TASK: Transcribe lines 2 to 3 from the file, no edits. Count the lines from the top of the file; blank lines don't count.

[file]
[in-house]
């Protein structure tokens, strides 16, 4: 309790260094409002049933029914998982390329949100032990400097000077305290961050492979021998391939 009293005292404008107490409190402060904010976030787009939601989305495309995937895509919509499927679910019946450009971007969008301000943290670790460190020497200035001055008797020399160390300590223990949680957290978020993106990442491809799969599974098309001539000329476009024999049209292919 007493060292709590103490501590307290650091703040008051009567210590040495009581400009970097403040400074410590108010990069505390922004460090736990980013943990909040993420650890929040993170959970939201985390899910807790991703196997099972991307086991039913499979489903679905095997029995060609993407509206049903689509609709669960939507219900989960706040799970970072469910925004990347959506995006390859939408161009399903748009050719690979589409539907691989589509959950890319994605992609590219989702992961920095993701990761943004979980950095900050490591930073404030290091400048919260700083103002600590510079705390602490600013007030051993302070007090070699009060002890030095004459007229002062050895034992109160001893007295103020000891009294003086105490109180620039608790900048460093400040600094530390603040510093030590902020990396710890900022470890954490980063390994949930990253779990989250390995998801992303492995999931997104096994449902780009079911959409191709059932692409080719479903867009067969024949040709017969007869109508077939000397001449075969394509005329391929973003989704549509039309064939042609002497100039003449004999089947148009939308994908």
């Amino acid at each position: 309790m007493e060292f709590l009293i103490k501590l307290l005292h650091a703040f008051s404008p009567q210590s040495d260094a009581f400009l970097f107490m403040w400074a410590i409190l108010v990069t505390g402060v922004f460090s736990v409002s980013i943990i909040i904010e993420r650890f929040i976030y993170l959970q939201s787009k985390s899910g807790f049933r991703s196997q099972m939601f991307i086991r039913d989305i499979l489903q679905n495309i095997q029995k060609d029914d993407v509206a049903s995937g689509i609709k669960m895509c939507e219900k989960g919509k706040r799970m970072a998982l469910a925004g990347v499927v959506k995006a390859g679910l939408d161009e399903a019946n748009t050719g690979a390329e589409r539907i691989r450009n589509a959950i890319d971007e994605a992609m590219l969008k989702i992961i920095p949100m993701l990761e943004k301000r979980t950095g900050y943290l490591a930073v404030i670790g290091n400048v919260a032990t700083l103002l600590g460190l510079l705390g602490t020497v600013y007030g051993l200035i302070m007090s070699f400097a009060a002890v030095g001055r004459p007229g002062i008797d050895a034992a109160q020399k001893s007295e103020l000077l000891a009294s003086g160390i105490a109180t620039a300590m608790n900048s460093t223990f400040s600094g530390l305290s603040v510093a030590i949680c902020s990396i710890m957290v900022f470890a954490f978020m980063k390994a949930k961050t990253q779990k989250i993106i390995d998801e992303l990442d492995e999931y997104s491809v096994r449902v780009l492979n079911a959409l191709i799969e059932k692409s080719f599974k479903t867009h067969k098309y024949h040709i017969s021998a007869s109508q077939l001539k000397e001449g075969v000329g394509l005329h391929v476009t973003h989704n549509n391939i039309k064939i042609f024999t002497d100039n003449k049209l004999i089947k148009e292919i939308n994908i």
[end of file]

């Protein structure tokens, strides 16, 4: 309790260094409002049933029914998982390329949100032990400097000077305290961050492979021998391939 009293005292404008107490409190402060904010976030787009939601989305495309995937895509919509499927679910019946450009971007969008301000943290670790460190020497200035001055008797020399160390300590223990949680957290978020993106990442491809799969599974098309001539000329476009024999049209292919 007493060292709590103490501590307290650091703040008051009567210590040495009581400009970097403040400074410590108010990069505390922004460090736990980013943990909040993420650890929040993170959970939201985390899910807790991703196997099972991307086991039913499979489903679905095997029995060609993407509206049903689509609709669960939507219900989960706040799970970072469910925004990347959506995006390859939408161009399903748009050719690979589409539907691989589509959950890319994605992609590219989702992961920095993701990761943004979980950095900050490591930073404030290091400048919260700083103002600590510079705390602490600013007030051993302070007090070699009060002890030095004459007229002062050895034992109160001893007295103020000891009294003086105490109180620039608790900048460093400040600094530390603040510093030590902020990396710890900022470890954490980063390994949930990253779990989250390995998801992303492995999931997104096994449902780009079911959409191709059932692409080719479903867009067969024949040709017969007869109508077939000397001449075969394509005329391929973003989704549509039309064939042609002497100039003449004999089947148009939308994908």
């Amino acid at each position: 309790m007493e060292f709590l009293i103490k501590l307290l005292h650091a703040f008051s404008p009567q210590s040495d260094a009581f400009l970097f107490m403040w400074a410590i409190l108010v990069t505390g402060v922004f460090s736990v409002s980013i943990i909040i904010e993420r650890f929040i976030y993170l959970q939201s787009k985390s899910g807790f049933r991703s196997q099972m939601f991307i086991r039913d989305i499979l489903q679905n495309i095997q029995k060609d029914d993407v509206a049903s995937g689509i609709k669960m895509c939507e219900k989960g919509k706040r799970m970072a998982l469910a925004g990347v499927v959506k995006a390859g679910l939408d161009e399903a019946n748009t050719g690979a390329e589409r539907i691989r450009n589509a959950i890319d971007e994605a992609m590219l969008k989702i992961i920095p949100m993701l990761e943004k301000r979980t950095g900050y943290l490591a930073v404030i670790g290091n400048v919260a032990t700083l103002l600590g460190l510079l705390g602490t020497v600013y007030g051993l200035i302070m007090s070699f400097a009060a002890v030095g001055r004459p007229g002062i008797d050895a034992a109160q020399k001893s007295e103020l000077l000891a009294s003086g160390i105490a109180t620039a300590m608790n900048s460093t223990f400040s600094g530390l305290s603040v510093a030590i949680c902020s990396i710890m957290v900022f470890a954490f978020m980063k390994a949930k961050t990253q779990k989250i993106i390995d998801e992303l990442d492995e999931y997104s491809v096994r449902v780009l492979n079911a959409l191709i799969e059932k692409s080719f599974k479903t867009h067969k098309y024949h040709i017969s021998a007869s109508q077939l001539k000397e001449g075969v000329g394509l005329h391929v476009t973003h989704n549509n391939i039309k064939i042609f024999t002497d100039n003449k049209l004999i089947k148009e292919i939308n994908i």